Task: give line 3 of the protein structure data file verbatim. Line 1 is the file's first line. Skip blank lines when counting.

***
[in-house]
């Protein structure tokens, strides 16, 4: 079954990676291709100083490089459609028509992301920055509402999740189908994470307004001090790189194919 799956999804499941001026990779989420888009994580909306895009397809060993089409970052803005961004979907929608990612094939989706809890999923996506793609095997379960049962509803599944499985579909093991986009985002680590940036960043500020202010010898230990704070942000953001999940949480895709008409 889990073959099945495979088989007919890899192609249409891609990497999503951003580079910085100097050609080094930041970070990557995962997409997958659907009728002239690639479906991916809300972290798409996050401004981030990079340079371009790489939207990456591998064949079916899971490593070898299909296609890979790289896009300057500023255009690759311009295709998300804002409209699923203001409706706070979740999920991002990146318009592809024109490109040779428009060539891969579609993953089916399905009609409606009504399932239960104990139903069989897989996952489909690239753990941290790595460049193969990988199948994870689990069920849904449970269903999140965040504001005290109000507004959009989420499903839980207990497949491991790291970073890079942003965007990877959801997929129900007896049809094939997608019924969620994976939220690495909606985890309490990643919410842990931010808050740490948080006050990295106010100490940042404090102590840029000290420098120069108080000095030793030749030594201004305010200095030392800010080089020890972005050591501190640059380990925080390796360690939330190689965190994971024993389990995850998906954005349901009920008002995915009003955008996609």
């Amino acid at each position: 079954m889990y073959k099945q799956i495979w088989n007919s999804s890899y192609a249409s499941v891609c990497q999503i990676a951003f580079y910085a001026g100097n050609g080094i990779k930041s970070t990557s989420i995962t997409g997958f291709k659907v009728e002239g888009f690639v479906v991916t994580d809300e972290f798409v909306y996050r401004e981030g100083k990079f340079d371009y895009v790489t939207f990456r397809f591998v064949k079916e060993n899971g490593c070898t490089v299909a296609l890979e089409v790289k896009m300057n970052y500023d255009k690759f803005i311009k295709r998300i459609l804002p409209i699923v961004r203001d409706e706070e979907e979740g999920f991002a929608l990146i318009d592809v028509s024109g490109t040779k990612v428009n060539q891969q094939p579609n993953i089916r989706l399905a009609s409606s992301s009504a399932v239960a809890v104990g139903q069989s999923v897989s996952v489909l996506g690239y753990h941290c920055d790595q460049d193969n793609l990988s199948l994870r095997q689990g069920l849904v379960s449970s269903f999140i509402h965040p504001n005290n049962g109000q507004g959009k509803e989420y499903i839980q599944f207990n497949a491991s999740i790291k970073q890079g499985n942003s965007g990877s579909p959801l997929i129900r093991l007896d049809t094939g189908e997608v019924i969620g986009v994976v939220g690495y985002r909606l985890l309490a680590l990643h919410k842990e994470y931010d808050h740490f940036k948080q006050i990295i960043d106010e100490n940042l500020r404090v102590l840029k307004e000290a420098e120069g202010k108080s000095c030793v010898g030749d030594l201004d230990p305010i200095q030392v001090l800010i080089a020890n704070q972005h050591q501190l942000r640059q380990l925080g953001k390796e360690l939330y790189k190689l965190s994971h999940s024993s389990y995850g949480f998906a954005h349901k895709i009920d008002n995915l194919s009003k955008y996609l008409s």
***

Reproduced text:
């Amino acid at each position: 079954m889990y073959k099945q799956i495979w088989n007919s999804s890899y192609a249409s499941v891609c990497q999503i990676a951003f580079y910085a001026g100097n050609g080094i990779k930041s970070t990557s989420i995962t997409g997958f291709k659907v009728e002239g888009f690639v479906v991916t994580d809300e972290f798409v909306y996050r401004e981030g100083k990079f340079d371009y895009v790489t939207f990456r397809f591998v064949k079916e060993n899971g490593c070898t490089v299909a296609l890979e089409v790289k896009m300057n970052y500023d255009k690759f803005i311009k295709r998300i459609l804002p409209i699923v961004r203001d409706e706070e979907e979740g999920f991002a929608l990146i318009d592809v028509s024109g490109t040779k990612v428009n060539q891969q094939p579609n993953i089916r989706l399905a009609s409606s992301s009504a399932v239960a809890v104990g139903q069989s999923v897989s996952v489909l996506g690239y753990h941290c920055d790595q460049d193969n793609l990988s199948l994870r095997q689990g069920l849904v379960s449970s269903f999140i509402h965040p504001n005290n049962g109000q507004g959009k509803e989420y499903i839980q599944f207990n497949a491991s999740i790291k970073q890079g499985n942003s965007g990877s579909p959801l997929i129900r093991l007896d049809t094939g189908e997608v019924i969620g986009v994976v939220g690495y985002r909606l985890l309490a680590l990643h919410k842990e994470y931010d808050h740490f940036k948080q006050i990295i960043d106010e100490n940042l500020r404090v102590l840029k307004e000290a420098e120069g202010k108080s000095c030793v010898g030749d030594l201004d230990p305010i200095q030392v001090l800010i080089a020890n704070q972005h050591q501190l942000r640059q380990l925080g953001k390796e360690l939330y790189k190689l965190s994971h999940s024993s389990y995850g949480f998906a954005h349901k895709i009920d008002n995915l194919s009003k955008y996609l008409s």